The biggest state in Australia is eliminating a raft of pandemic restrictions as it nears a 95% vaccination rate, in one of the starkest reversals from the Covid-Zero strategy yet. From Dec. 15, or once the 95% inoculation target is hit, masks will only be required on public transport, on planes and at airports in New South Wales, ending the need to wear a protective face covering in most indoor settings. Check-ins via QR code, which are currently mandatory in the state at any venue, will only be needed at hospitals, aged-care facilities, pubs, small bars and nightclubs, according to the latest guidelines from the New South Wales government.
Portugal Says Remote Working Will Be Mandatory on Jan. 2-9
The Portuguese government said remote working will be mandatory in the week of Jan. 2-9 as it tries to prevent a spike in coronavirus infections after the Christmas and New Year holiday break. Schools will reopen on Jan. 10, a week later than previously planned, Prime Minister Antonio Costa said. Until that first week of January, remote working will be recommended when possible.
One in five plan to continue working from home one or more days
Up to one in five Australians are likely to keep working from home at least part of the week according to new research which also found an increase in the number of people moving out of the cities. The report shows one in 20 people were working from home before the pandemic. This had increased to nearly one in five this year during a period of minimal COVID-19 restrictions and community transmission. Cities that experienced longer outbreaks have a higher proportion of people who continued to work from home outside of lockdowns.
What do parents in Saudi Arabia really think about distance learning?
Distance learning was a necessity imposed by the COVID-19 pandemic, and in the past 18 months there has been a great deal of debate, globally, about the merits or otherwise of remote education and how well its extended use has served students during these difficult times. In Saudi Arabia, however, parents appear to be overwhelmingly in favor of distance learning, according to figures quoted by Education Minister Hamad Al-Sheikh.He added that it is here to stay, in some form, even after the pandemic ends because it has become a pillar of the education system.
Long Hours and Online Learning - Interview with teacher Sophie Jackson
Over the last 2 years, how schools approach learning has been through some large changes, due to the COVID-19 pandemic and subsequent national lockdowns. When the topic of education is brought up in relation to these changes, most people highlight the impact of a changing learning environment on students. However, children weren’t the only people affected: schools and their staff had to adapt quickly to a rapidly changing environment as well. Primary school teacher Sophie Jackson explains how online learning has evolved for her school and how it is used now.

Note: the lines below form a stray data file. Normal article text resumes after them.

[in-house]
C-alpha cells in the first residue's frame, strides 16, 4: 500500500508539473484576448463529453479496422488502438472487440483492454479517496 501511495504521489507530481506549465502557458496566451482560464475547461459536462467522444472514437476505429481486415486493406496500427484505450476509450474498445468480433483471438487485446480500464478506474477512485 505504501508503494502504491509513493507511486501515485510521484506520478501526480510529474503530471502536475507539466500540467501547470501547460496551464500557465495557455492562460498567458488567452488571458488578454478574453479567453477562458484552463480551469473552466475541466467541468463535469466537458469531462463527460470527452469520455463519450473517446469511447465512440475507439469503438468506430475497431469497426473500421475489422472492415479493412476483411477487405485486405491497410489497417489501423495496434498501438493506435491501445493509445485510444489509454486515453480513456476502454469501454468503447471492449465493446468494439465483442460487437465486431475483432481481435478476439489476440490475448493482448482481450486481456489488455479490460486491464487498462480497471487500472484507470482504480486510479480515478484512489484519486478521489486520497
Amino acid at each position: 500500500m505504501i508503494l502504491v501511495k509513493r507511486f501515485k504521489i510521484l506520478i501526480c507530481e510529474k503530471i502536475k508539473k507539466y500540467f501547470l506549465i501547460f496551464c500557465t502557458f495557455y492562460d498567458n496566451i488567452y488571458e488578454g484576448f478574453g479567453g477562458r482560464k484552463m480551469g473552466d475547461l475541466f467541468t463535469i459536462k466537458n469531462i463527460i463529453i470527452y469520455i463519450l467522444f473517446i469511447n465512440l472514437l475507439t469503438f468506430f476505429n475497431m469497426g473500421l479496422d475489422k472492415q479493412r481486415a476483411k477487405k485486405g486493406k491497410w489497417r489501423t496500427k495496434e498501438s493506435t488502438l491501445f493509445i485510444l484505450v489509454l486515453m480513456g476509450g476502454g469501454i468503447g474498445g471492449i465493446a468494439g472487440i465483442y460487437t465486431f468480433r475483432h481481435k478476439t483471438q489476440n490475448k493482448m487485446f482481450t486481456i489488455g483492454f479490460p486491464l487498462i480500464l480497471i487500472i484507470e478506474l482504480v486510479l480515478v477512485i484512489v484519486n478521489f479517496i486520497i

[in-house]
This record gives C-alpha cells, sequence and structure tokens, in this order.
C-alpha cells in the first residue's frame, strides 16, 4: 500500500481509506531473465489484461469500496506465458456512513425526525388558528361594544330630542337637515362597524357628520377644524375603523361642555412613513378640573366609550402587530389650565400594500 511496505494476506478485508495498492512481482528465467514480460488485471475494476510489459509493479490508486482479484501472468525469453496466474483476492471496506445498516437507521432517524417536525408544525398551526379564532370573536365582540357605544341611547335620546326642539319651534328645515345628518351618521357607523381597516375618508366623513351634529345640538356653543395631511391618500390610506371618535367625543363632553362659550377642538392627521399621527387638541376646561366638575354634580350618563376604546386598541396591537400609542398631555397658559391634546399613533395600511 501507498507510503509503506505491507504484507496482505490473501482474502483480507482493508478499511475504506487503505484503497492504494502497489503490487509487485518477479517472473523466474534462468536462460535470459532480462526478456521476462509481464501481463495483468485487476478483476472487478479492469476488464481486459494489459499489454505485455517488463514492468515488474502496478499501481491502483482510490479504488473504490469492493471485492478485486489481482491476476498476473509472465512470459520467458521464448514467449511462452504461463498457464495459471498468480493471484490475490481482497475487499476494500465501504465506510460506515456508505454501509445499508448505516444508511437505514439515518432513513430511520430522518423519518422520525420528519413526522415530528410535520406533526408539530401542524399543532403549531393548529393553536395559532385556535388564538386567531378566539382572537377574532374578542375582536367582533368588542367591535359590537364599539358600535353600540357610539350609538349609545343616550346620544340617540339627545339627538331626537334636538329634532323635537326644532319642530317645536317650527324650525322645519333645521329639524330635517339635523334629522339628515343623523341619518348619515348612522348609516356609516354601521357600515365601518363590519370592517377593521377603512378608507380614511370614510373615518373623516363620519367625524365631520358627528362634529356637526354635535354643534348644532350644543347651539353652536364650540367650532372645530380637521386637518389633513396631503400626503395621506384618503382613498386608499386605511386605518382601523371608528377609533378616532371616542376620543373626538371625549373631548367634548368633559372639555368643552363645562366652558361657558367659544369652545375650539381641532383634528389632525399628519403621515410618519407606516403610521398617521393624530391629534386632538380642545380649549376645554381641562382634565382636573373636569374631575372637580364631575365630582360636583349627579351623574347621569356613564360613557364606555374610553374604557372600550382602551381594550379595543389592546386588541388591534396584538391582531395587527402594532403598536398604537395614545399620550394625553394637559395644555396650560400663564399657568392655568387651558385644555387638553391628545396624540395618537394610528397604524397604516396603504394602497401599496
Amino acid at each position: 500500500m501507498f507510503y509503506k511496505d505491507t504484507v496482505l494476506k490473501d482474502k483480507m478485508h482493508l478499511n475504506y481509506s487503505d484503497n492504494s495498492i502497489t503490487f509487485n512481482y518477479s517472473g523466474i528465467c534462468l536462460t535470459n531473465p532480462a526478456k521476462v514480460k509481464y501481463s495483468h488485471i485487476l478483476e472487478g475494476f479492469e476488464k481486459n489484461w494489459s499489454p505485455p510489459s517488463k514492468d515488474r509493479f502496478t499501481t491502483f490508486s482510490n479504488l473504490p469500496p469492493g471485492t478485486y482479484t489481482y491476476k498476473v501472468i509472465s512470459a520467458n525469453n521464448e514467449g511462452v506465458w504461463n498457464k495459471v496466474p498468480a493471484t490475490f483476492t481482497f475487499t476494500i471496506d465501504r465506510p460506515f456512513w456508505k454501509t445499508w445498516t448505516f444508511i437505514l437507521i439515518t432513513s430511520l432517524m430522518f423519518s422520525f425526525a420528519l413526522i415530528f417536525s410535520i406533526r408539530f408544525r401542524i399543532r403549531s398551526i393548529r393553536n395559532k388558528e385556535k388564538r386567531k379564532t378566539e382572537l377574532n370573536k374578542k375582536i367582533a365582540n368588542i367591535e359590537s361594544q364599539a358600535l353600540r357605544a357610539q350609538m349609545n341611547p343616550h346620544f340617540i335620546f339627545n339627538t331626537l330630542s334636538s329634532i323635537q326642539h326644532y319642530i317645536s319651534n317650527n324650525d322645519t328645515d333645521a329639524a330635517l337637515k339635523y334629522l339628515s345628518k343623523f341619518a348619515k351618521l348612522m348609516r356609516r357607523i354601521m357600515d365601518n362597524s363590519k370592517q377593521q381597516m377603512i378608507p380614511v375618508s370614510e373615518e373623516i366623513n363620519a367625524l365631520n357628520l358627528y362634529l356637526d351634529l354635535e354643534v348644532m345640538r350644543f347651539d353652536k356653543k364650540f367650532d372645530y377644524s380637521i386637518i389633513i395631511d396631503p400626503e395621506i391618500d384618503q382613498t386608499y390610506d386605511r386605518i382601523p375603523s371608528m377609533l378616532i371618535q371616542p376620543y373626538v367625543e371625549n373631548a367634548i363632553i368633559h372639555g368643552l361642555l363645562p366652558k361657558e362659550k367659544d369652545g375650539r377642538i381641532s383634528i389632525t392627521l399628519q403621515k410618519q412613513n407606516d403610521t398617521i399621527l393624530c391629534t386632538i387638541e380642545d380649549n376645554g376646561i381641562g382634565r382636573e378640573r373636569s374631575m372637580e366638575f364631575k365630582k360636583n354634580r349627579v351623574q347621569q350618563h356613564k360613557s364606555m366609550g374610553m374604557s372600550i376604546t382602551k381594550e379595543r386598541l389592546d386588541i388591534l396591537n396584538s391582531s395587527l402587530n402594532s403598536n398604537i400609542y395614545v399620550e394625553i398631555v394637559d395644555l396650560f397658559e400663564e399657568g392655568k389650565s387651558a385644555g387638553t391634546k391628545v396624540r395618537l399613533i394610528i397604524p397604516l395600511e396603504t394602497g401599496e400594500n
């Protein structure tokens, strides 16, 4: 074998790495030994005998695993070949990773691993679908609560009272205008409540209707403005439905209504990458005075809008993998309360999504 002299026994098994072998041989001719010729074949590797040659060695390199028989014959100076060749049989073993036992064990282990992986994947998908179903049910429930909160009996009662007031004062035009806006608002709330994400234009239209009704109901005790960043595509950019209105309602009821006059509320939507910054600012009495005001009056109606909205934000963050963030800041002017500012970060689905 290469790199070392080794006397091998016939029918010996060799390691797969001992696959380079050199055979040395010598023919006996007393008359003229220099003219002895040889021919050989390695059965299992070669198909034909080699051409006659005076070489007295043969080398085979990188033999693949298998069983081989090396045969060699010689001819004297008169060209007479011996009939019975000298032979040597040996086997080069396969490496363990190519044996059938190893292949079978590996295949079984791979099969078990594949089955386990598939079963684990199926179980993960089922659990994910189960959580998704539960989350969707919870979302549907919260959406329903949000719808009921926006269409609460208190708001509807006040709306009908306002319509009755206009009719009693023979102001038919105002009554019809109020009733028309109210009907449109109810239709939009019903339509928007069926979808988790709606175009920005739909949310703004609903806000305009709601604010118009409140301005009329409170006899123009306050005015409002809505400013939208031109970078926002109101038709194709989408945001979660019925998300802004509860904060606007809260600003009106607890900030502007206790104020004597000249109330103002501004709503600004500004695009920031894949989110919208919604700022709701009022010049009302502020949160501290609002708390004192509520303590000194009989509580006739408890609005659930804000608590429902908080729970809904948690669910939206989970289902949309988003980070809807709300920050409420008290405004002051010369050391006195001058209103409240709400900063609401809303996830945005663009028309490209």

WHO reaches draft consensus on future pandemic treaty
Member states of the World Health Organization have reached a tentative consensus to negotiate a future agreement on preventing pandemics, bridging the gap between sides led by the European Union and United States, diplomats said on Sunday. The draft resolution, hammered out in negotiations over the weekend, will be presented for adoption to health ministers at the WHO's three-day special assembly that opens on Monday, they said.
Israel to close borders to all foreigners due to omicron variant
Israeli Prime Minister Naftali Bennett said in a statement that the country's borders would be closed to all foreigners due to concerns about the omicron variant and that Israeli citizens coming into the country would have to quarantine, regardless of their vaccination status. The statement, issued on Saturday, said that beginning at midnight between Sunday and Monday, the country’s borders would be closed to international travelers for two weeks pending approval from the government, Reuters reported. One case of the omicron variant has been confirmed in Israel and seven others in the country are suspected to have the variant, according to the news outlet.
WTO postpones major meeting over COVID-19 concerns -sources
The World Trade Organization (WTO) became the first major diplomatic casualty of the new coronavirus variant on Friday when it postponed its first ministerial meeting in four years due to the deteriorating health situation. Ministers from WTO members were due to have gathered next week for a meeting widely seen as a test of the WTO's relevance. The WTO said that its members had agreed late on Friday to postpone the ministerial conference after the new variant outbreak led to travel restrictions that would have prevented many ministers from reaching Geneva.
U.S. President Biden calls for intellectual property protection waivers on COVID-19 vaccines
U.S. President Joe Biden on Friday called on nations expected to meet at the World Trade Organization next week to agree to waive intellectual property protections for COVID-19 vaccines in the wake of the identification of a new coronavirus variant in South Africa. However, the meeting he was referring to was later postponed after the new variant led to travel restrictions that would have prevented many participants from reaching Geneva